Networking

Facebook Developing Radio Wave Mesh To Connect Offline Areas (thestack.com) 44

An anonymous reader writes: As part of its wider Internet.org initiative to deliver connectivity to poor and rural communities, Facebook is actively developing a new network technology which uses millimetre wave bands to transmit data. Facebook engineer Sanjai Kohli filed two patents which outlined a 'next generation' data system, which would make use of millimetre wave technology deployed as mesh networks. Kohli's patents detailed a type of centralised, cloud-based routing system which 'dynamically adjusts route and frequency channel assignments, transmit power, modulation, coding, and symbol rate to maximize network capacity and probability of packet delivery, rather than trying to maximize the capacity of any one link.'
Graphics

First Steps Towards Network Transparency For Wayland (phoronix.com) 151

munwin99 writes: For the longest time, when bringing up Wayland a recurring question was 'what about network transparency?!' Well, Samsung's Derek Foreman has today published the set of Wayland patches for providing Wayland network transparency by pushing the Wayland protocol over TCP/IP.
Bug

The Internet of Broken Things (hackaday.com) 96

szczys writes: The Internet of Things is all the hype these days. On one side we have companies clamoring to sell you Internet-Connected-everything to replace all of the stuff you already have that is now considered "dumb." On the other side are security researchers screaming that we're installing remote access with little thought about securing it properly. The truth is a little of both is happening, and that this isn't a new thing. It's been around for years in industry, the new part is that it's much wider spread and much closer to your life. Al Williams walks through some real examples of the unintended consequences of IoT, including his experiences building and deploying devices, and some recent IoT gaffs like the NEST firmware upgrade that had some users waking up to an icy-cold home.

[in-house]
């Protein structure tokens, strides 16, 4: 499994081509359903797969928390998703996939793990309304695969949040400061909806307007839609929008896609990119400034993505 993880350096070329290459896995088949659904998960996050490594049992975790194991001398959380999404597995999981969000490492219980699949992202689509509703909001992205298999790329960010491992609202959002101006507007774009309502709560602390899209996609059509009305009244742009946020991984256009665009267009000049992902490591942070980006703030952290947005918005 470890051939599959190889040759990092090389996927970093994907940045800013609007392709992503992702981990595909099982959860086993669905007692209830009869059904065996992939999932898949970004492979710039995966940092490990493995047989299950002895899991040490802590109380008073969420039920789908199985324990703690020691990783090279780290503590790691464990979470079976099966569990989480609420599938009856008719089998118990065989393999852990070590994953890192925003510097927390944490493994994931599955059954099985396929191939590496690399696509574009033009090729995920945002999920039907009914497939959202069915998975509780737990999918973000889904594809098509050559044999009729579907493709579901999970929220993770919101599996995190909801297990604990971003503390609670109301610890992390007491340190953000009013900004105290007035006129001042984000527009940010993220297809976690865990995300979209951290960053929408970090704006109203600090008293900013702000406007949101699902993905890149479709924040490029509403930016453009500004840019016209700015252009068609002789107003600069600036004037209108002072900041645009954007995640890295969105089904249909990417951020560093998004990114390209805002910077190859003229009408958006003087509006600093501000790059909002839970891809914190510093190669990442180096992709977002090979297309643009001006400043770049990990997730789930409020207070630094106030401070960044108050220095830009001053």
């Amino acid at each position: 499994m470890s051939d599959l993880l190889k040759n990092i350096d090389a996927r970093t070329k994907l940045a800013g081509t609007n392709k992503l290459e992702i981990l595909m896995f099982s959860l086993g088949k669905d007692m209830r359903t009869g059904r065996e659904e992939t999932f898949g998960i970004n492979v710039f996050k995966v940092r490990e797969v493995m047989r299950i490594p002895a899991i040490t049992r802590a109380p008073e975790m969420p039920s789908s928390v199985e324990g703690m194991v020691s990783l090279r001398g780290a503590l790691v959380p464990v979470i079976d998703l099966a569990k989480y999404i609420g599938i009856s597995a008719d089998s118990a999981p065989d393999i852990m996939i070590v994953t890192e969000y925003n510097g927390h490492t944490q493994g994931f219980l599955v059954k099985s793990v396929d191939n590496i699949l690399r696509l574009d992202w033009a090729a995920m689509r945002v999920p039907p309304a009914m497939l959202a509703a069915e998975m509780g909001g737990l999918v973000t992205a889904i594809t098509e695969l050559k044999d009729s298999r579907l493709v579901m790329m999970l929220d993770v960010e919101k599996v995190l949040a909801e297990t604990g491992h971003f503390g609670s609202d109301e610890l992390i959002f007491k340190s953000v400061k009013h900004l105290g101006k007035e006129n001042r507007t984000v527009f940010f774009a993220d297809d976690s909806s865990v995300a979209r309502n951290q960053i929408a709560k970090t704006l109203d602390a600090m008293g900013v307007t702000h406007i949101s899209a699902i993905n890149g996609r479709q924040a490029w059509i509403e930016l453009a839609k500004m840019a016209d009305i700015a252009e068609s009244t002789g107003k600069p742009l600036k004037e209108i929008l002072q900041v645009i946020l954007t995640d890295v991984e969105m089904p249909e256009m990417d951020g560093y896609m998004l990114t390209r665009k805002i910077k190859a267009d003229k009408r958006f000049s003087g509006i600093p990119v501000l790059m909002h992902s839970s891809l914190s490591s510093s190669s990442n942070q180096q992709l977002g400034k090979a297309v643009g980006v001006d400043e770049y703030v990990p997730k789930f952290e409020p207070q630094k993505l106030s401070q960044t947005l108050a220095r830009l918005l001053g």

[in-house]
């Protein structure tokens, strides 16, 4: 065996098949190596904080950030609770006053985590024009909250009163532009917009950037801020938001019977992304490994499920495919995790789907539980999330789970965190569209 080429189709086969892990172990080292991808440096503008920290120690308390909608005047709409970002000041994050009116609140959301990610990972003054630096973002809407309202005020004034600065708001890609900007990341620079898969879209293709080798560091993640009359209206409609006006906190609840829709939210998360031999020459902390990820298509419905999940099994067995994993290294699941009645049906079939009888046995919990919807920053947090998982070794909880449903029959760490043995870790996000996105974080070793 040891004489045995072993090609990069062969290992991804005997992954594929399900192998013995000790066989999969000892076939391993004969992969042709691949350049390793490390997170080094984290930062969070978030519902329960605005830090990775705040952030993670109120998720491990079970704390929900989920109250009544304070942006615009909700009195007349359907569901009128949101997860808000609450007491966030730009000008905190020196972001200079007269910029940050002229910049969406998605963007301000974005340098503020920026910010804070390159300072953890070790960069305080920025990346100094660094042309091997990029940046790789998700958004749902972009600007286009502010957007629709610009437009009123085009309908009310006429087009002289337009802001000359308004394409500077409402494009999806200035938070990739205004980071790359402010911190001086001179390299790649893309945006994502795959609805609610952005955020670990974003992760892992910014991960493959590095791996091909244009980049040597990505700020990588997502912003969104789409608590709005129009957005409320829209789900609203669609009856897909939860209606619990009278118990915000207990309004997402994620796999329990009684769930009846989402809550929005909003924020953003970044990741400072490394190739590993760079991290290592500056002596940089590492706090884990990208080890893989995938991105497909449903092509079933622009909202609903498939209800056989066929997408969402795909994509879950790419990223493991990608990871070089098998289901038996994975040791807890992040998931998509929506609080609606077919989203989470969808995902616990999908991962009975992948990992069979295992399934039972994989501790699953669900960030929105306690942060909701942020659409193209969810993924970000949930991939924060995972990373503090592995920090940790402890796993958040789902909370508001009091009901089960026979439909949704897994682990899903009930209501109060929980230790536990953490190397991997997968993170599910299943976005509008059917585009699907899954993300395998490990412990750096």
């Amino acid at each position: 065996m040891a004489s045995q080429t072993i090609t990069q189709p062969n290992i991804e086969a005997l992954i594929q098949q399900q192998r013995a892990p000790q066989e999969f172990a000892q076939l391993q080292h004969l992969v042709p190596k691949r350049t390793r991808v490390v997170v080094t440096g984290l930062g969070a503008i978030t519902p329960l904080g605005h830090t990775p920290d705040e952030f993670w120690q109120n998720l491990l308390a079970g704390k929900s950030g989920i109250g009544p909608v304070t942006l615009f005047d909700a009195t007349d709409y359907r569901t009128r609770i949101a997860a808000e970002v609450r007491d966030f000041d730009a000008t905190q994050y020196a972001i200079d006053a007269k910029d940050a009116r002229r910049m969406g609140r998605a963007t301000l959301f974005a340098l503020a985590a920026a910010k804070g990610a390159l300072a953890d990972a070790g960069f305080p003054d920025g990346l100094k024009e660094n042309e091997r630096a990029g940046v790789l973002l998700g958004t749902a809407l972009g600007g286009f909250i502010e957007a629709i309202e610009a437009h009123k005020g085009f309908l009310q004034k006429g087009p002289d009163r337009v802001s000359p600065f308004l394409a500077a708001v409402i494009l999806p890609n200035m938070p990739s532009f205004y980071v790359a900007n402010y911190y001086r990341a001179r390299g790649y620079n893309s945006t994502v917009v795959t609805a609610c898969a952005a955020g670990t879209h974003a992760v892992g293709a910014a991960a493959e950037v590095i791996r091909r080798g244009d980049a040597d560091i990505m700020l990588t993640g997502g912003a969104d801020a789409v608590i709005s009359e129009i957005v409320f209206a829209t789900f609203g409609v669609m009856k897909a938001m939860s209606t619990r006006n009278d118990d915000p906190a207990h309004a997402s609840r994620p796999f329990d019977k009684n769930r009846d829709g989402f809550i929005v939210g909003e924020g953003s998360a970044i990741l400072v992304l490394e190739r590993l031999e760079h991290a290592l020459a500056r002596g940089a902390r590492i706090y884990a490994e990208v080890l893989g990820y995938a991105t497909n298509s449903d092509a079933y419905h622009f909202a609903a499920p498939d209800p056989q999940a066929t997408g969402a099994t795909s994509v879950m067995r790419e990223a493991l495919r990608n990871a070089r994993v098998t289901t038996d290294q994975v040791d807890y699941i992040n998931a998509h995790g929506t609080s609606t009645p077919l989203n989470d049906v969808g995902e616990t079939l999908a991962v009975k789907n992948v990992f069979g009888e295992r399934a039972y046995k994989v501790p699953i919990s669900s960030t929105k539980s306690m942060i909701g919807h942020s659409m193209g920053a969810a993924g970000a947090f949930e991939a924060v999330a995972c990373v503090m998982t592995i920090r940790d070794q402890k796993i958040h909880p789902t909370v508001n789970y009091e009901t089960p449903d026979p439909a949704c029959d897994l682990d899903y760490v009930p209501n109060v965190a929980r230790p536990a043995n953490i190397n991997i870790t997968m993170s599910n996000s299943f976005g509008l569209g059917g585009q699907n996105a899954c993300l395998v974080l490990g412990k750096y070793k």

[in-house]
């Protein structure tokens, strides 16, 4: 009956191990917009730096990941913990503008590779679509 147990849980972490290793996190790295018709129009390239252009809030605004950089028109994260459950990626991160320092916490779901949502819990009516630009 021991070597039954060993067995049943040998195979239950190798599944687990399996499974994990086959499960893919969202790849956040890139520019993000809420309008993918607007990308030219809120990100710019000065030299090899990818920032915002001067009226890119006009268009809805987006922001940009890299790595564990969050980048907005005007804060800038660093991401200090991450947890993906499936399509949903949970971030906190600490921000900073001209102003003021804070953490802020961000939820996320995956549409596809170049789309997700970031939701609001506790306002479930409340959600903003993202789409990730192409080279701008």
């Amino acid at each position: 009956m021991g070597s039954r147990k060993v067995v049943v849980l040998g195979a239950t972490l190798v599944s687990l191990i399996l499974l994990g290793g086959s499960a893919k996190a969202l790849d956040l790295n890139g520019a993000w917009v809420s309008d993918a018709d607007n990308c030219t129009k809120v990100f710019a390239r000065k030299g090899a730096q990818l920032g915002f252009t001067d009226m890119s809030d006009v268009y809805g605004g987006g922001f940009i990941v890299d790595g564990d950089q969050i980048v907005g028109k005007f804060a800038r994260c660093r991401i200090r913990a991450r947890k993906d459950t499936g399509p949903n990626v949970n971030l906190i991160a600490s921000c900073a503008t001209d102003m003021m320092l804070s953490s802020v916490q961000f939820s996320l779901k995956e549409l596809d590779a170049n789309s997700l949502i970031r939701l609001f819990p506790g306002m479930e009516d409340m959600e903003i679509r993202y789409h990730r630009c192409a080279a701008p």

Communications

Grandma's Phone, DSL, and the Copper They Share (hackaday.com) 177

szczys writes: DSL is high-speed Internet that uses the same twisted pair of copper wire that still works with your Grandmother's wall-mounted telephone. How is that possible? The short answer is that the telephone company is cheating. But the long answer delves into the work of Claude Shannon, who figured out how much data could be reliably transferred using a given medium. His work, combined with that of Harry Nyquist and Ralph Hartley (pioneers of channel capacity and the role noise plays in these systems), brings the Internet Age to many homes on an infrastructure that has been in use for more than a hundred years.